To find the second binomial line.

Set out two numbers *AC* and *CB* such that the sum of them *AB* has to *BC* the ratio which a square number has to a square number, but does not have to *AC* the ratio which a square number has to a square number. Set out a rational straight line *D*, and let *EF* be commensurable in length with *D*, therefore *EF* is rational.

Let it be contrived then that as the number *CA* is to *AB*, so is the square on *EF*to the square on *FG*, therefore the square on *EF* is commensurable with the square on *FG*. Therefore *FG* is also rational.

Now, since the number *CA* does not have to *AB* the ratio which a square number has to a square number, neither does the square on *EF* have to the square on *FG* the ratio which a square number has to a square number.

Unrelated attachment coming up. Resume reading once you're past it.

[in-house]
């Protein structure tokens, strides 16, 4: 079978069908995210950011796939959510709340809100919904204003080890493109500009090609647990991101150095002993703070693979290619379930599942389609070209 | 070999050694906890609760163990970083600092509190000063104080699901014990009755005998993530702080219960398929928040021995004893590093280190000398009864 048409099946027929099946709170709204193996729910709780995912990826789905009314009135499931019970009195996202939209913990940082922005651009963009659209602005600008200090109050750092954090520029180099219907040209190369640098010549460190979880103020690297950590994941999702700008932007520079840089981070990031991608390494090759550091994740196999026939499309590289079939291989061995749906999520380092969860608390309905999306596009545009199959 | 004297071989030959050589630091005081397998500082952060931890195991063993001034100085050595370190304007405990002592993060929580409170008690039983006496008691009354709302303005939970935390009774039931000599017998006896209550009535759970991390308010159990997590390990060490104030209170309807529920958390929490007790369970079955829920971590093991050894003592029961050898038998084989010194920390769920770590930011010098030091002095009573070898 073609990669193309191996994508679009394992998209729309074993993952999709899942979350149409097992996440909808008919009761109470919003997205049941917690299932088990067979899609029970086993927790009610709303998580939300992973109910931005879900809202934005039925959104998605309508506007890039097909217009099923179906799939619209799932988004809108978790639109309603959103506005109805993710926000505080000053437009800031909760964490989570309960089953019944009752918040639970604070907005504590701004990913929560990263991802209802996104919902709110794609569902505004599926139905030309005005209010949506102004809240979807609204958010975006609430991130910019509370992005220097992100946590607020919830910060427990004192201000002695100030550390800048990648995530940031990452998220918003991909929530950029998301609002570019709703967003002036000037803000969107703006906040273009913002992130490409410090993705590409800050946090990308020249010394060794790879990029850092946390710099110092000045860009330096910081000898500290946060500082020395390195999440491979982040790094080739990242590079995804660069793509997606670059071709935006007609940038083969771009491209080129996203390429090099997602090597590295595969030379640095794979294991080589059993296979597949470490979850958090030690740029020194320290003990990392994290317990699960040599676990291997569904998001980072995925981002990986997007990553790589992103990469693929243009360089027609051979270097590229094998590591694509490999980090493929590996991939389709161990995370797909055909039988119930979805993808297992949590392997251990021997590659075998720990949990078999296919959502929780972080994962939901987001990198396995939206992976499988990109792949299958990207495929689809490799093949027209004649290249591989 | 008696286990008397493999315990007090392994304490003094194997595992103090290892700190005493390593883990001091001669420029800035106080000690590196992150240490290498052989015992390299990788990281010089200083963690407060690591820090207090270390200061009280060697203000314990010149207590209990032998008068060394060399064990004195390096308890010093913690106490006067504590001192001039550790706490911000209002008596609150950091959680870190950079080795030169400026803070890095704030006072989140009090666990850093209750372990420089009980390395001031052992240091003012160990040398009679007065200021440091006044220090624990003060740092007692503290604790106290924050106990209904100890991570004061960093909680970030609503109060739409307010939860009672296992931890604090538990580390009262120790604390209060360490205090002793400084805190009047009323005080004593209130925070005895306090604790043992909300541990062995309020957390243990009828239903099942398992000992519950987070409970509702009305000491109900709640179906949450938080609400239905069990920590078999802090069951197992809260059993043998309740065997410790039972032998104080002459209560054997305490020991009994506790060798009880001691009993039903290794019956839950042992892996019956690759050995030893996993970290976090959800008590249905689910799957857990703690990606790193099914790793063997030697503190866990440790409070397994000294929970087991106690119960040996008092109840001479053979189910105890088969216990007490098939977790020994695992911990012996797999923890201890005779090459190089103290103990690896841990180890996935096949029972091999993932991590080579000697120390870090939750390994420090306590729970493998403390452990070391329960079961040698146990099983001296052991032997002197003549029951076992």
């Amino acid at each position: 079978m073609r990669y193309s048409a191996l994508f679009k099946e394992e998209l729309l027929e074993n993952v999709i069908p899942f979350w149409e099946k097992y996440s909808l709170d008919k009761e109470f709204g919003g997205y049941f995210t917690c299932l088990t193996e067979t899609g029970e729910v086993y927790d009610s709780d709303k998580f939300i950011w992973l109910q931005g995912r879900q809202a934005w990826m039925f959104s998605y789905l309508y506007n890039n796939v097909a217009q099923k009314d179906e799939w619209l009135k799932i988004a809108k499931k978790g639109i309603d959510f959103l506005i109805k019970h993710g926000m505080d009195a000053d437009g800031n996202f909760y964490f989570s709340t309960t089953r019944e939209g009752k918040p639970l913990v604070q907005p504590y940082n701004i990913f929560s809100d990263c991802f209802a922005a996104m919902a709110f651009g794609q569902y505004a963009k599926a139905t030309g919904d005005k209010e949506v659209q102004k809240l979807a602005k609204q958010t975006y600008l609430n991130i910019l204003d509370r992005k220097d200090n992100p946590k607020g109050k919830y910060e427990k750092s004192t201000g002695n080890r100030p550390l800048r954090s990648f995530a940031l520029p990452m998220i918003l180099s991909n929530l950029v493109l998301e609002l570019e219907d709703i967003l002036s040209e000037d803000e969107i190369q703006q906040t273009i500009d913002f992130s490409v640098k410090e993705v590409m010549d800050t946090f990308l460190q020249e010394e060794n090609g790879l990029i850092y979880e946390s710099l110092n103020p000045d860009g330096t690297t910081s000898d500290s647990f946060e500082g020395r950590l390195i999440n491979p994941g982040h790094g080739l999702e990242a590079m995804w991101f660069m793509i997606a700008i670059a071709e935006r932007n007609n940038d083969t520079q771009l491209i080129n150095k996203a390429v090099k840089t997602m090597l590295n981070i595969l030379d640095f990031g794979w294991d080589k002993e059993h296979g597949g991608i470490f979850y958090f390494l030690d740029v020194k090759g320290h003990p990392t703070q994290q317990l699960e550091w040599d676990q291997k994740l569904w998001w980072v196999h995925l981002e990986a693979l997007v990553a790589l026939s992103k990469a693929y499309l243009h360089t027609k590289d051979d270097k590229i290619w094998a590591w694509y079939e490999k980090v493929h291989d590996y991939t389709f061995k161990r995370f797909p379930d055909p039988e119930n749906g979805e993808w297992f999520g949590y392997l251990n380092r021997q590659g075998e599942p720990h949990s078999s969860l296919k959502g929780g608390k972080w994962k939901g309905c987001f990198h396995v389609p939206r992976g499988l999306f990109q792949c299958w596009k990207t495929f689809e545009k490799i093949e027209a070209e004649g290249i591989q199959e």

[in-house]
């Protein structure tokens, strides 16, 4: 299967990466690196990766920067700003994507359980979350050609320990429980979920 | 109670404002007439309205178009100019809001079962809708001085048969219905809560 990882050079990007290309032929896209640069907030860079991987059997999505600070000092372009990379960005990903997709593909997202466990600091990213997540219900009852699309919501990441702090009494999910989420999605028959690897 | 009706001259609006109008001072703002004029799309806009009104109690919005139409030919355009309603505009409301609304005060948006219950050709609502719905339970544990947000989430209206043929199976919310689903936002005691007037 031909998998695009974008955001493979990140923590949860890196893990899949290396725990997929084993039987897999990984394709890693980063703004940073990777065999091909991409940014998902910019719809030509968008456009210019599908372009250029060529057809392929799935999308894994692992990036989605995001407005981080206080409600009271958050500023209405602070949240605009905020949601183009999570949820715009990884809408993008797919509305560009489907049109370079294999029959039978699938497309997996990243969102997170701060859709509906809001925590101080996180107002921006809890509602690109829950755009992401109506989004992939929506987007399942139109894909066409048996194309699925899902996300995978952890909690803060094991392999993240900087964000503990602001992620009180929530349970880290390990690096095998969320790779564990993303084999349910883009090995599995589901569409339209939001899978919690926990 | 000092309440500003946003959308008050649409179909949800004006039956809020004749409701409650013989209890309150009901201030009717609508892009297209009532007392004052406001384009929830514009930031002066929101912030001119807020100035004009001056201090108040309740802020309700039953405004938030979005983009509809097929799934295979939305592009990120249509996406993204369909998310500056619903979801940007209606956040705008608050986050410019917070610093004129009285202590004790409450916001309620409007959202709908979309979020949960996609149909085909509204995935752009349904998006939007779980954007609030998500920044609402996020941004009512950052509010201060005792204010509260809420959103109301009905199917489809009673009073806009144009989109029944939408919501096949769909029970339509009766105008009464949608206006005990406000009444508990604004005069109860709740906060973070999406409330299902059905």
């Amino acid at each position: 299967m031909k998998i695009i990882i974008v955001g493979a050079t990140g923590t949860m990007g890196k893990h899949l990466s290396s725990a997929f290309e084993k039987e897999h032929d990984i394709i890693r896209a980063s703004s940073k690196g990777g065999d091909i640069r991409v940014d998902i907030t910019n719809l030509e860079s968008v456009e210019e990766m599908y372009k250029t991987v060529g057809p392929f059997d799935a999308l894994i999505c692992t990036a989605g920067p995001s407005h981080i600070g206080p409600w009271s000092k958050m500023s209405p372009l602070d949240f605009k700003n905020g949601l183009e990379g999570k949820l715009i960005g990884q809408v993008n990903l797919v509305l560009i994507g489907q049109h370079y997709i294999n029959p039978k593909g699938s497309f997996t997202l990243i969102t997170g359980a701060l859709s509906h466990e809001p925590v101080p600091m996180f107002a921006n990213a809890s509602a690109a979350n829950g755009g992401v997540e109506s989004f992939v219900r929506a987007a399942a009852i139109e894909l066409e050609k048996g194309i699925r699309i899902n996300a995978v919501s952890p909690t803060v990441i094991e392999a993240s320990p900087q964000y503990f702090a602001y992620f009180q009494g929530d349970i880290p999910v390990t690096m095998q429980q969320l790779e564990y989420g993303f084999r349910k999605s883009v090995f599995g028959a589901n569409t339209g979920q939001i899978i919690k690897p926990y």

Therefore *EF* is incommensurable in length with *FG*. Therefore *EF* and *FG* are rational straight lines commensurable in square only. Therefore *EG* is binomial.

It is next to be proved that it is also a second binomial straight line.

Since, inversely, the number *BA* is to *AC* as the square on *GF* is to the square on *FE*, while *BA* is greater than *AC*, therefore the square on *GF* is greater than the square on *FE*.

Let the sum of the squares on *EF* and *H* equal the square on *GF*. Then, in conversion, *AB* is to *BC* as the square on *FG* is to the square on *H*.

But *AB* has to *BC* the ratio which a square number has to a square number, therefore the square on *FG* also has to the square on *H* the ratio which a square number has to a square number.

Therefore *FG* is commensurable in length with *H*, so that the square on *FG* is greater than the square on *FE* by the square on a straight line commensurable with *FG*.

And *FG* and *FE* are rational straight lines commensurable in square only, and *EF*, the lesser term, is commensurable in length with the rational straight line *D* set out.

Therefore *EG* is a second binomial straight line.

Q.E.D.